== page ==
Patchy, hot and rainy
Mediterranean environments include forest, shrubland, grassland and ‘badland’ (including arid and semi-arid) habitats, with some exceptions. In fact, the combination of many adjacent habitats gives Mediterranean landscapes a distinctive transitional as well as patchy structure, which results in a characteristic diversity of plant and animal populations. Five regions in the world are considered Mediterranean-type ecosystems; the Mediterranean Basin, central Chile, southern and central California, the Cape Province of South Africa and two parts of southern Australia in the centre and the west. Similar climate patterns, with dry and hot summers and rainy winters and the common proximity of marine and arid biomes, provoke clear cases of species convergence. However, a different biogeography and history of disturbances (principally fire and land exploitation) generate differences at the community level among these areas.
Soil types vary among regions due principally to differences in the underlining parent material; in the Mediterranean Basin this is basically limestone, which is reduced to strips in South Africa and Australia, and does not exist in Chile and California. In any case, due to the strong seasonal contrast, Mediterranean soils share a modest profile development, which tends to decrease with increasing elevation. All regions present a mosaic of old and newer soils, showing a general scarcity of nutrients and low water content. This mosaic is accentuated due to the formation of ‘fertility islands’, created by trees, shrubs or even faunal structures, such as ant mounds, in a matrix of almost bare soil. In these islands, plant structure and resources and the biology of the associated soil fauna create very different soil microhabitat conditions between the islands and the matrix and among different types of islands. In general, litter and soil compartments are much more differentiated than in other ecosystems, and the tenuous intermediate phase between them gets thinner from mesic to arid environments.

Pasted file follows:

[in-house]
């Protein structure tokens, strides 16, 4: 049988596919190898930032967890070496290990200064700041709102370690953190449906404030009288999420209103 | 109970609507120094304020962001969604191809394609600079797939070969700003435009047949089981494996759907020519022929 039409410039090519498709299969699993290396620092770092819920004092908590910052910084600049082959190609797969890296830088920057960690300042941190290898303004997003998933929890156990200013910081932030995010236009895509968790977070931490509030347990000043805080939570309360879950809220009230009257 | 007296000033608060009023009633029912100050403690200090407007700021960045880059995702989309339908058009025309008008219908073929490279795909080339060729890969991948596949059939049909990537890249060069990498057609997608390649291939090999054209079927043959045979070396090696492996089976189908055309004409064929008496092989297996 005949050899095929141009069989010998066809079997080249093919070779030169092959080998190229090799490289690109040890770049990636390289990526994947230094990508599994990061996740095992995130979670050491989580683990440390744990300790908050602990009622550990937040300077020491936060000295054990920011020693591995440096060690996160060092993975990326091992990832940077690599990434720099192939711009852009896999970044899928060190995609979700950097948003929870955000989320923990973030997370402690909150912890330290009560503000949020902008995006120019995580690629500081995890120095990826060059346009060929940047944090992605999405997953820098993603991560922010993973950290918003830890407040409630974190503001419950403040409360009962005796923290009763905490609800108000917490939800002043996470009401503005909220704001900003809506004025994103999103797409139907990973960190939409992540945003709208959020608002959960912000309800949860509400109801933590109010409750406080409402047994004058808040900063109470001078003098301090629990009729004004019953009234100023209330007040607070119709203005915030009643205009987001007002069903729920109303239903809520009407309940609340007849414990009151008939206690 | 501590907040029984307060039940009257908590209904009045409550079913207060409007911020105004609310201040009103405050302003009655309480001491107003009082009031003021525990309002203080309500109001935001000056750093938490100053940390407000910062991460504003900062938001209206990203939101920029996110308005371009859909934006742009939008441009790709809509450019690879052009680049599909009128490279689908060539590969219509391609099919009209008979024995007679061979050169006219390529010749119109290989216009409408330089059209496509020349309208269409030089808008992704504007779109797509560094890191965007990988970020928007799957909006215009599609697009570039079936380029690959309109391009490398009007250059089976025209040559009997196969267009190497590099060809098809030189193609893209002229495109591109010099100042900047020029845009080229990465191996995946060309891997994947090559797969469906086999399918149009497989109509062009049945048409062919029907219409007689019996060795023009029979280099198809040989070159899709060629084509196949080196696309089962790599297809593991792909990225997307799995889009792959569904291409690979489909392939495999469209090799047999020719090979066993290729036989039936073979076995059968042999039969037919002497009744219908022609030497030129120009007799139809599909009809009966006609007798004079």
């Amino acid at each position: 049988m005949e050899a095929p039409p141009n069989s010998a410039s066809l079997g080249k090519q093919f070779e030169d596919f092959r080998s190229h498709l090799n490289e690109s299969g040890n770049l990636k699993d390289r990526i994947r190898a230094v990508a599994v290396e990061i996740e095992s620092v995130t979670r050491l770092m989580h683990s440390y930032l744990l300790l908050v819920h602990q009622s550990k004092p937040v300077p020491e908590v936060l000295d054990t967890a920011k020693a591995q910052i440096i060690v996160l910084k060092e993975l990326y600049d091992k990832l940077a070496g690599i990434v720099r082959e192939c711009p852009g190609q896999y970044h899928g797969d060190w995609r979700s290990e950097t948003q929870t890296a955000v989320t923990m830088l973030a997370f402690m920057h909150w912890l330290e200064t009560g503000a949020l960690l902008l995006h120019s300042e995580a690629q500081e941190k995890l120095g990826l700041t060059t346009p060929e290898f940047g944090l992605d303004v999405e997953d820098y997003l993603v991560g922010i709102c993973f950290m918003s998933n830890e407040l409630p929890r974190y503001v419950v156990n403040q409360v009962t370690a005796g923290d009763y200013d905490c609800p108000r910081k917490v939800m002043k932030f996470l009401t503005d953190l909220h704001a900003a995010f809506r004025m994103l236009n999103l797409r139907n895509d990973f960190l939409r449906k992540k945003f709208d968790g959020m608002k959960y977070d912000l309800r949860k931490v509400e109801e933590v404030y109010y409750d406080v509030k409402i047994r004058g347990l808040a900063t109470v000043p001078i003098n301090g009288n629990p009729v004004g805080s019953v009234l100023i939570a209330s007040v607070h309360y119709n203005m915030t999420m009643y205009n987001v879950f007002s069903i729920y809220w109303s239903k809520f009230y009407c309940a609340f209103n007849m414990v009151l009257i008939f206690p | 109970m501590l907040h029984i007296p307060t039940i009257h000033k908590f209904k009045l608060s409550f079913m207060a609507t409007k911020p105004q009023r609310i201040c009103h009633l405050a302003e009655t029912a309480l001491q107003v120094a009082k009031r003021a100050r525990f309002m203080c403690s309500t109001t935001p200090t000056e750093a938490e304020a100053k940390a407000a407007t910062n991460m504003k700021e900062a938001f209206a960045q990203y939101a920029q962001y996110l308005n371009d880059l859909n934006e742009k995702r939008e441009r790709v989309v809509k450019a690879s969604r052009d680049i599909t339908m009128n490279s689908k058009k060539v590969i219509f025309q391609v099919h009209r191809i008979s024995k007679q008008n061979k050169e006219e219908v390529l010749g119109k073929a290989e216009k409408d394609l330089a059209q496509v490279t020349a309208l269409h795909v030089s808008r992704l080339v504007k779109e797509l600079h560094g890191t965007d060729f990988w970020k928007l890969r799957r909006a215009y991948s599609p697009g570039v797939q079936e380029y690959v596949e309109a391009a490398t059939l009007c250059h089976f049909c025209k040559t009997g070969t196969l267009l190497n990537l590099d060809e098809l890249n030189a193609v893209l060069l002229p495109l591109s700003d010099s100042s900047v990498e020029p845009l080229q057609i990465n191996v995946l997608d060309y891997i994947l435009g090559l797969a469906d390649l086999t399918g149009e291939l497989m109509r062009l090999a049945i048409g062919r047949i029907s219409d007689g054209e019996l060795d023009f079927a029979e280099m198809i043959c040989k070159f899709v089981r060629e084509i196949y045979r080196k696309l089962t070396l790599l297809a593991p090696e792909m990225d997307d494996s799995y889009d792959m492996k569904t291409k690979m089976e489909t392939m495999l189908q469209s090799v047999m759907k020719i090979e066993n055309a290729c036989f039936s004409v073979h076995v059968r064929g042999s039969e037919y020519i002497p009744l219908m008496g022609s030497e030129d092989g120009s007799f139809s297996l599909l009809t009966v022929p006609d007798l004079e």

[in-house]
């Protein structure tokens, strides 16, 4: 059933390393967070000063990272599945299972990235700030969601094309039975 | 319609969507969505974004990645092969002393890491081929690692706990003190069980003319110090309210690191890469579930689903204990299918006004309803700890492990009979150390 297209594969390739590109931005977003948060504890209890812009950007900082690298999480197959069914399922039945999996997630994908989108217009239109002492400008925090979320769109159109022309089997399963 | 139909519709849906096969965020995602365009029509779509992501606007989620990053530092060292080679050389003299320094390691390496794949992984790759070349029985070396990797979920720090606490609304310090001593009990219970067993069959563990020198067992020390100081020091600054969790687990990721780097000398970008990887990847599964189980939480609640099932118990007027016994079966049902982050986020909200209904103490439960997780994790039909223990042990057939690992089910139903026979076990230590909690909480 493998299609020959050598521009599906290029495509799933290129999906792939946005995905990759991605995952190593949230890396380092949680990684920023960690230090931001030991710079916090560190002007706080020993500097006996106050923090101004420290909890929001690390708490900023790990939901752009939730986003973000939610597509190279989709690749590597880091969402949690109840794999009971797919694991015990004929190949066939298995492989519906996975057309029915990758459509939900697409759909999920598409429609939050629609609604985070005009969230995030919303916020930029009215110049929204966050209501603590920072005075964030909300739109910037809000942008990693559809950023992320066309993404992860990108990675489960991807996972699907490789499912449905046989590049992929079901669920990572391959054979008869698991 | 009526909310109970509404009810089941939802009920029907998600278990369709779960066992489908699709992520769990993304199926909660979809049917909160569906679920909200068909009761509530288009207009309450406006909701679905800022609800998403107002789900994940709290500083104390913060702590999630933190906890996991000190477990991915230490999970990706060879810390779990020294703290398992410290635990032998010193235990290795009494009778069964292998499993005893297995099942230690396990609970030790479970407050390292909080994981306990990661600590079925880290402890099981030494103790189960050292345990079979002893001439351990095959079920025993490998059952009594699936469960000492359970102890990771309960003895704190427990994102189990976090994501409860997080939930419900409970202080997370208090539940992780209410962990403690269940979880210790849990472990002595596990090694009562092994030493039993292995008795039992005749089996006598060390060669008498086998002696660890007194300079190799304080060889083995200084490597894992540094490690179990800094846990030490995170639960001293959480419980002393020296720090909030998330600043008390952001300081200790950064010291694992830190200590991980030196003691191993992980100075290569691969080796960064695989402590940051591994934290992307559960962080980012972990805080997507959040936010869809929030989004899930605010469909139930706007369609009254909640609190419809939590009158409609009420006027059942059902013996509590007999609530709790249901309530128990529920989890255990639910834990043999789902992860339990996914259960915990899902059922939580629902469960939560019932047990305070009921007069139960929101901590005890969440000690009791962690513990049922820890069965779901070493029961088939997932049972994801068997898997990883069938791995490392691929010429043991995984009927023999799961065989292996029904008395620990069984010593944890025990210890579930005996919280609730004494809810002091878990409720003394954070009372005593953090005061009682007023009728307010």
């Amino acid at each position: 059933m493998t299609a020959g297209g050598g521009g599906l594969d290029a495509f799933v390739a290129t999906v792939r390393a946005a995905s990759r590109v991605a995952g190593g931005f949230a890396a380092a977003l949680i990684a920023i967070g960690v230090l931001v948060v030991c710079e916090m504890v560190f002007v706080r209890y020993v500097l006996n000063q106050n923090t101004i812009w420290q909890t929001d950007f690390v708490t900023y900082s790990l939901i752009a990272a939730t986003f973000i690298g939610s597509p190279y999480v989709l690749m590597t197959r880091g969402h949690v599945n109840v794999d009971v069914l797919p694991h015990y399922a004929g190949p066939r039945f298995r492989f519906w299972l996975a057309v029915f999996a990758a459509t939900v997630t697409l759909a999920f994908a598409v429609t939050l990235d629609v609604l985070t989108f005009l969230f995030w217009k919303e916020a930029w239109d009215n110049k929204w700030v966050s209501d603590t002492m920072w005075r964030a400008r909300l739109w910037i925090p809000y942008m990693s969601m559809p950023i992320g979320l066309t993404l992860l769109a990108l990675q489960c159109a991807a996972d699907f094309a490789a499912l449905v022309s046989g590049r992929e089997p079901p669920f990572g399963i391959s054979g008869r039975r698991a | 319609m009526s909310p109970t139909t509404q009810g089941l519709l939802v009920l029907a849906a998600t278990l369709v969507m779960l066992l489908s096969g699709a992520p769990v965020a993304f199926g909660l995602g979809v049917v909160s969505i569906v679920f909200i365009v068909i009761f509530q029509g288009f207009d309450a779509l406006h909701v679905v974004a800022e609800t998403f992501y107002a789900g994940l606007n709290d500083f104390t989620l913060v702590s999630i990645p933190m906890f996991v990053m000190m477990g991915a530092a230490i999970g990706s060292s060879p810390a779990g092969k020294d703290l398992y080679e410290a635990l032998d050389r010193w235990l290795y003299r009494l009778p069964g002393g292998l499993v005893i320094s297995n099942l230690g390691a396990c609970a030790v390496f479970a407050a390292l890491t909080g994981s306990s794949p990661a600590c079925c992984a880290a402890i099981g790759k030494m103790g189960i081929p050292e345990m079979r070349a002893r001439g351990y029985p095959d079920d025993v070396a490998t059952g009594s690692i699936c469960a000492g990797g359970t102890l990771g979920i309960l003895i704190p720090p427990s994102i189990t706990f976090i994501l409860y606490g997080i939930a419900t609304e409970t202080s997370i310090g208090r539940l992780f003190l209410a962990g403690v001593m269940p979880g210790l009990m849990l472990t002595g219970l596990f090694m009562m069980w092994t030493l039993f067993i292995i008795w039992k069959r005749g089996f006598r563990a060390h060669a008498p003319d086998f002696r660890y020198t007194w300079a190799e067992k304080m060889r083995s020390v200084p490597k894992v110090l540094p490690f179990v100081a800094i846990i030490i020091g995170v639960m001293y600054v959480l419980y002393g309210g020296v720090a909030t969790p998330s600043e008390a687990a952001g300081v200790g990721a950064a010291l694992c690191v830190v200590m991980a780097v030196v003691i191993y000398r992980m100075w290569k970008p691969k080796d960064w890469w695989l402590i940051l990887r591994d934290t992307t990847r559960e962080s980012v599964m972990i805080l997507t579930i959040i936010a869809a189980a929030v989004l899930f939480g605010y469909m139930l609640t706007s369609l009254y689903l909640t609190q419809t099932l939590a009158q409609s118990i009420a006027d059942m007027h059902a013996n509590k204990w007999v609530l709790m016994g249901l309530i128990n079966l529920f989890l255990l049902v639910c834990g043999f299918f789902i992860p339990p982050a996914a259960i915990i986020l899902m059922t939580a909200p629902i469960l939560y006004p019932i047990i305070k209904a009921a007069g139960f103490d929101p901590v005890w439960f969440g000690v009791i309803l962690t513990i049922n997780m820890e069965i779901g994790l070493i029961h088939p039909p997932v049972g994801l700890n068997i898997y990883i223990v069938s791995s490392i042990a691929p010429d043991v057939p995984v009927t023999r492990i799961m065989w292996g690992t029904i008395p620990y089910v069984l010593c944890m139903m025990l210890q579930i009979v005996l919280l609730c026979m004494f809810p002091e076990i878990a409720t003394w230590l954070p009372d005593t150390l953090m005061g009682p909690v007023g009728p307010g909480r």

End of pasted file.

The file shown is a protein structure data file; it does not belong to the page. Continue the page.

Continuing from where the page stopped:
Although there is a common resemblance among aboveground plant parts such as evergreen plants, root systems are more variable depending on soil and rock conditions. Some widespread adaptations of roots to desiccation and the lack of nutrients in Mediterranean-type ecosystems are: the persistence of the primary root, deep penetrating roots in woody plants while the roots of some succulent plants extend horizontally over wide areas, seasonal variations in the vertical root structure by root contraction or fine-root turnover, and associations with actinobacteria and mycorrhizal fungi. In fact, mycorrhizae have been mentioned in numerous studies as being crucial components of the root system in Mediterranean ecosystems, especially in semi-arid and arid environments. Another important structural component of some Mediterranean soils is the existence of biological soil crusts, which seem to play a fundamental role in soil resistance to erosion.
Microbial communities are principally associated with the rhizosphere and are subjected to seasonal variations in density. Microbiological activity, including carbon emissions, is overall low. Both bacterial and fungal communities show great differences among litter and soil levels, while seasonal variations in community structure are higher in the litter layer than in the mineral soil. The bacterial-to-fungal proportion decreases with increasing aridity, indicating the important role of fungi in the decomposition process of Mediterranean-type ecosystems.
To be continued…
Ref: A Global Atlas of Soil Biodiversity p83